Thursday, October 13, 2005

Neil Young / Prairie Wind / Rating 5.8

alternately gentle and strident, tender and outraged

I’m working on a day two hangover so admittedly my capacity for understanding may be slightly hindered but no matter how many times I muddle though the PFM Neil Young review in my fuzzy but sober state, there is a disconnect. Logically speaking I associate the 5.8 rating to a slightly above average record but the 5 paragraphs making up the actual review hardly reflects a matching amount of actual criticism beyond a few vague points.

PFM states: “In the last year he's (N. Young) survived an aneurysm and a greatest hits album.”

I’ve checked a few medical textbooks and nowhere is a “greatest hits album” mentioned no less considered a life threatening condition. In some cultures this “Best Of” practice is held in high regards and is technically a celebration of ones life / career as an artist.

And these are compliments, right?

“he sounds remarkably preserved…. has held up surprisingly well, gaining gritty authority with age”

“Young has made this sort of no-surprises reliability a virtue”

“but his music, whether time-capsule folk like Prairie Wind or ragged-glory rock, remains the same size, exhibiting his confidence that a small voice can address enormous issues on a personal level.

The insults?

“For such a seasoned band, though, they sound maybe a little too familiar: They tend to let the songs drag out, clocking in at five, six, or even seven minutes (the tiring title track) when three would work just fine.”

Maybe a little too familiar? I need help here. This line fails miserably to partner up with just the idea of long songs and the premise of a back up band roster of long time friends / players. Secondly, pretty much every N.Y. record has at least a couple tracks over 6 minutes long. The no-surprise reliability of Young’s habits were called a virtue by PFM just seconds before in the paragraph above it. Umm….I am so confused.

“Yet Young's music is so rooted in the past, specifically the spirit of the 60s, that his stabs at contemporary relevance sound awkward and even curmudgeonly, as on "No Wonder" when he refers to "America the Beautiful" as "that song from 9/11" and quotes Chris Rock. Prairie Wind tries to gauge the present via the past, but there's a profound disconnect.”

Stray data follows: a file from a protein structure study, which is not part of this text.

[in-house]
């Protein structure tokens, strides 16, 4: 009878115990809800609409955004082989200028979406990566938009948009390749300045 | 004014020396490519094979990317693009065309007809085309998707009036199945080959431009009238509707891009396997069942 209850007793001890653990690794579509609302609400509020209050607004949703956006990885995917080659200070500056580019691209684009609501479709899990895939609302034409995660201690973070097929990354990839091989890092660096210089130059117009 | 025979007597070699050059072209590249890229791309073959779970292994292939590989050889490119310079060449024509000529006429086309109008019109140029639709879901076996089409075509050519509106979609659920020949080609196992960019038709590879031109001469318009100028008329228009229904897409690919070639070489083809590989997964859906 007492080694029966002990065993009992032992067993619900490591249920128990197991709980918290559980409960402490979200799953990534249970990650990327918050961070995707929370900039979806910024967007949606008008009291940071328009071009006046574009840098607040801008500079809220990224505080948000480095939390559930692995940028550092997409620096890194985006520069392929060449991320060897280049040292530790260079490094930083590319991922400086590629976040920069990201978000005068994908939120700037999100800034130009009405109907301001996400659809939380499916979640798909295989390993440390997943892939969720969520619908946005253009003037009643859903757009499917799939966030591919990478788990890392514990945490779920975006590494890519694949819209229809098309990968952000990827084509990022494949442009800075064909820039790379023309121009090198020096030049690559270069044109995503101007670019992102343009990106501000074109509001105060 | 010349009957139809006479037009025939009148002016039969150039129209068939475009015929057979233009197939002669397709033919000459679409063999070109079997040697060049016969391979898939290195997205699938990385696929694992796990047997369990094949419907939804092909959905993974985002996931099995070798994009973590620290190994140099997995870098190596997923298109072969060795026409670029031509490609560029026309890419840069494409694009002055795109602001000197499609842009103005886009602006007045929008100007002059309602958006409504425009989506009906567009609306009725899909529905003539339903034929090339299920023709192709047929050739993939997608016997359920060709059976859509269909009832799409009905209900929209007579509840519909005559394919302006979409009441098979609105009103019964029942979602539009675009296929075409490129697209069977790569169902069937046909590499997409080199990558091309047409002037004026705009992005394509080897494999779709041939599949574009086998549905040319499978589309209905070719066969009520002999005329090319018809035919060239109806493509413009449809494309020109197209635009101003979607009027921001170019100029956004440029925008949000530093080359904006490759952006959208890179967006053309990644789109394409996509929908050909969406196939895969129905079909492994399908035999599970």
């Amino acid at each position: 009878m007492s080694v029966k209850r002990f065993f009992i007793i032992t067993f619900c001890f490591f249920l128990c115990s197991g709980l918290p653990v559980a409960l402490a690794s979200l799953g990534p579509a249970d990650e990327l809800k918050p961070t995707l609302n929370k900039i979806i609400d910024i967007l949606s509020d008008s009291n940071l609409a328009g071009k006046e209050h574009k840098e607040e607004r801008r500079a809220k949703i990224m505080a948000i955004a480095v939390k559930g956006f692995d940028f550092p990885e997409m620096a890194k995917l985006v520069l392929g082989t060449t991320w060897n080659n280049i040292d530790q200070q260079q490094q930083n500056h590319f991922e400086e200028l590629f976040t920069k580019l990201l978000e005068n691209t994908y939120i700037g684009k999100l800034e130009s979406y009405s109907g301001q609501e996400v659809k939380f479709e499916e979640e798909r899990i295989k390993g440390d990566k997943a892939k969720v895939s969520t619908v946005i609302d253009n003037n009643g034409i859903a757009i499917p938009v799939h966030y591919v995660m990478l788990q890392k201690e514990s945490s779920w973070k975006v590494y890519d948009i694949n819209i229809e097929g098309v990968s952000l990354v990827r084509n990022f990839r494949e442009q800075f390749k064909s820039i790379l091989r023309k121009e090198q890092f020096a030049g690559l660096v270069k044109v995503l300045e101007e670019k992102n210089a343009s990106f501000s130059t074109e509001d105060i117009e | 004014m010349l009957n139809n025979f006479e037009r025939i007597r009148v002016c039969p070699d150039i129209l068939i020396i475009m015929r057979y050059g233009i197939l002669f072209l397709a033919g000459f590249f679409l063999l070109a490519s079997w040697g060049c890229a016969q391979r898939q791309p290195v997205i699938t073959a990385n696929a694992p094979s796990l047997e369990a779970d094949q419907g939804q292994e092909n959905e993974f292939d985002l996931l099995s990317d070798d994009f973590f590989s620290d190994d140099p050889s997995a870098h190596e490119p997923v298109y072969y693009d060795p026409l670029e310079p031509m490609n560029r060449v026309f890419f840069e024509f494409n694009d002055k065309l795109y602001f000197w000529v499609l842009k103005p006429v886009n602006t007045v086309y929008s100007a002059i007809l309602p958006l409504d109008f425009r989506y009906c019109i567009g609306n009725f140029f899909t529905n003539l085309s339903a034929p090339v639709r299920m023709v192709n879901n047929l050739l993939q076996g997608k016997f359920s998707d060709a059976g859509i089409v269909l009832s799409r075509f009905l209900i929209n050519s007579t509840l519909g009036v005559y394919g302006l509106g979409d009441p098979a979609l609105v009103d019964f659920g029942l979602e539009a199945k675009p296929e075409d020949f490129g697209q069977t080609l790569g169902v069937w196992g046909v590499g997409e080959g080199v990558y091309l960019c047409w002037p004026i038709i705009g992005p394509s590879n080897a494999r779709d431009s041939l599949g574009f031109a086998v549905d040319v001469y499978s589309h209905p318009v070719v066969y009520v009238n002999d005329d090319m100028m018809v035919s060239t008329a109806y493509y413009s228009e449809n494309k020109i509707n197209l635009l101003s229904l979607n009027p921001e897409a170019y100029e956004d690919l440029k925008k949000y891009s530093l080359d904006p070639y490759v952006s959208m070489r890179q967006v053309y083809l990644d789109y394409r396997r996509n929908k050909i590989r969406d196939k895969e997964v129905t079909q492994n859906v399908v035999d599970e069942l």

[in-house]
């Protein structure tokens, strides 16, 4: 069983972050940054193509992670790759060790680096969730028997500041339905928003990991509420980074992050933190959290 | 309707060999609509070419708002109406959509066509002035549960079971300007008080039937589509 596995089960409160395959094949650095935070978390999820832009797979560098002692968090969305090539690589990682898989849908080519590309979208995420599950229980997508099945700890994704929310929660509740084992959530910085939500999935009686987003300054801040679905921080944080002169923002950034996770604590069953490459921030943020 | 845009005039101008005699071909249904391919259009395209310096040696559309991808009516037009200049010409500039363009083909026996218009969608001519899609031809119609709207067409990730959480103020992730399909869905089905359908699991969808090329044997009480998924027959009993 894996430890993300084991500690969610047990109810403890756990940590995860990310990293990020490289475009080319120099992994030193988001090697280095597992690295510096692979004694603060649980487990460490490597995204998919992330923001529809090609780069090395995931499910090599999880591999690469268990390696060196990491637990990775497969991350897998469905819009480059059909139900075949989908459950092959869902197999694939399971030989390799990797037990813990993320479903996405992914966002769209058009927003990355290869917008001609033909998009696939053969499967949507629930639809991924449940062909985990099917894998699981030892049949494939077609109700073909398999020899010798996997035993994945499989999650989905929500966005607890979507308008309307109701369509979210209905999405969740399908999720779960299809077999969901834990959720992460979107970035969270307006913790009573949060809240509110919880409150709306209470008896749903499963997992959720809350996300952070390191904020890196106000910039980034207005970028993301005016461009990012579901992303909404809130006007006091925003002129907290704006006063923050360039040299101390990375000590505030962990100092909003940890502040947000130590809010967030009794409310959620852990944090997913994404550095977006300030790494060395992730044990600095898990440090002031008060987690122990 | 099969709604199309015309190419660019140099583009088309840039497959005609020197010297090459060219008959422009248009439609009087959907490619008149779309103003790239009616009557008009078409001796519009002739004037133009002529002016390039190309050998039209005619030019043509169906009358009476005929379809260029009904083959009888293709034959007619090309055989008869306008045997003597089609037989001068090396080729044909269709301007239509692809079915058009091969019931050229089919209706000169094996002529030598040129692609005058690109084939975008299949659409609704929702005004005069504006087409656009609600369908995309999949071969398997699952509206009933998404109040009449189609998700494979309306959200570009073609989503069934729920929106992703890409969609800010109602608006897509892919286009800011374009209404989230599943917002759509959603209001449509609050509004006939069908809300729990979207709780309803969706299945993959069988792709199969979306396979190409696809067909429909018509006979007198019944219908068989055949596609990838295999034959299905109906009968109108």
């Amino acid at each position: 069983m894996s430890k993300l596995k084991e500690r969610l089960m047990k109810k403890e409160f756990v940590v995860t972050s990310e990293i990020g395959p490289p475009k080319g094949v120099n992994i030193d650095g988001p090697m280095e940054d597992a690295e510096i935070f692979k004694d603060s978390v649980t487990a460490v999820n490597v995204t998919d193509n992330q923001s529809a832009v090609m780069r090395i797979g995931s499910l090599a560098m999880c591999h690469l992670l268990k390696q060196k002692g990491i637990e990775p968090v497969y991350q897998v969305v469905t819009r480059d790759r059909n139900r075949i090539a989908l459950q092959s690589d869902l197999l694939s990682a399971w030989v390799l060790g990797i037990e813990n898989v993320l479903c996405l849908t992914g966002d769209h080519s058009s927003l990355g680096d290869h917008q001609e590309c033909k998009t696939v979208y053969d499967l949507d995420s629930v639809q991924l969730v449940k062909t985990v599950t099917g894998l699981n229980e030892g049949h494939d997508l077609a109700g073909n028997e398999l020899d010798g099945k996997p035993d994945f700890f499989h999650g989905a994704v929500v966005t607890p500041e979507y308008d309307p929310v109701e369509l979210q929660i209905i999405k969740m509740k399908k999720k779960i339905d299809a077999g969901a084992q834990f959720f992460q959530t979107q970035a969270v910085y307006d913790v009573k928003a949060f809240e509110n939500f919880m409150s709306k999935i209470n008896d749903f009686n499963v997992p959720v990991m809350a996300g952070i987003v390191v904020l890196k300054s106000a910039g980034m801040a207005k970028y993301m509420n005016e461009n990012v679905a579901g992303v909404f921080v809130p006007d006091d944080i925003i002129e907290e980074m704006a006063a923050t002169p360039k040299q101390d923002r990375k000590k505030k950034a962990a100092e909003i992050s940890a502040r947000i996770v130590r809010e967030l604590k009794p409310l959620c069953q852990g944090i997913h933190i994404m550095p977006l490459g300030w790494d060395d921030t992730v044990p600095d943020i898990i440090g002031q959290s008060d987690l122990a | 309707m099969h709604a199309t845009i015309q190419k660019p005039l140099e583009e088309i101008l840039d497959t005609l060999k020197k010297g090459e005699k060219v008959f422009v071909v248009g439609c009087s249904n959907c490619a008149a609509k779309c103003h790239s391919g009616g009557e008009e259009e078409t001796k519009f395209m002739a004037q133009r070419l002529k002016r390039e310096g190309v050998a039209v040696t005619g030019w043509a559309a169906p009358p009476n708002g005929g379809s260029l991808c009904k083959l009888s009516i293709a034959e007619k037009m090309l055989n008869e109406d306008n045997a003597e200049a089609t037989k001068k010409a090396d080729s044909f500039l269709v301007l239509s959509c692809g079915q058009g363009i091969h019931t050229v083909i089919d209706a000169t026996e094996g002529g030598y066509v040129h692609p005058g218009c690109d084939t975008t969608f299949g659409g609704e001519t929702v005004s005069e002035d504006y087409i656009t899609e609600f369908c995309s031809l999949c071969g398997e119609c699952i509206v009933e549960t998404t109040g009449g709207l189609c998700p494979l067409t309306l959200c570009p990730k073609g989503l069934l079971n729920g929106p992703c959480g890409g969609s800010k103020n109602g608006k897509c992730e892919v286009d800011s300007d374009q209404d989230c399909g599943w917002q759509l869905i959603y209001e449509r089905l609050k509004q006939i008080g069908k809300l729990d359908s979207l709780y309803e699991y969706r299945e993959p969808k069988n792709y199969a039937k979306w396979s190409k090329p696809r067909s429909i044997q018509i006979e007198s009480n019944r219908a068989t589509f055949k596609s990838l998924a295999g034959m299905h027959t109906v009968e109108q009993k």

A friend and I emailed briefly about this last paragraph and we were both left with the same question. How many modern bands try to relive the spirit of the 60’s, no less when 85% of these people were born in the early part of the 80’s and PFM likes them just fine. Ryan Adams, Devendra Banhart, Dungen, Black Mountain, Chad VanGaalen, and Will Oldham (to just name a few) are all 60’s inspired rockers. Why is it okay for new artists to borrow the sound Neil Young helped to invent yet it’s not okay for that same founder who actually comes from the 60’s to keep some of his roots and practice it accordingly?

The PFM closing comment: “He sounds pretty frustrated, but Prairie Wind mostly is frustrating.”

Frustrating? I call a PFM review that doesn’t firmly back up its generalized theories frustrating… especially when the first half of the piece is ultimately positive. N.Y. has released over 40 solo records and instead of growing into a careless songwriter going though the songwriting motions at age 60 there is a lyrical care reaching deep into his pockets of personal experience and loss. To reflect inward and still allow others to relate to the image in the mirror is no easy task and Young does so with a masterful skill. Prairie Wind is an incredibly human record hanging memories and internal conversations out on a line for all to see. Well, hear.

It seems like PFM can’t make up its mind; they celebrate the wrinkles that distinguish Neil Young as a seasoned rock and roll veteran yet in the very same breath are looking to iron them out into something that simply isn’t (excuse the pun) Young anymore.

I give Prairie Wind a 3/4 of a full moon rating.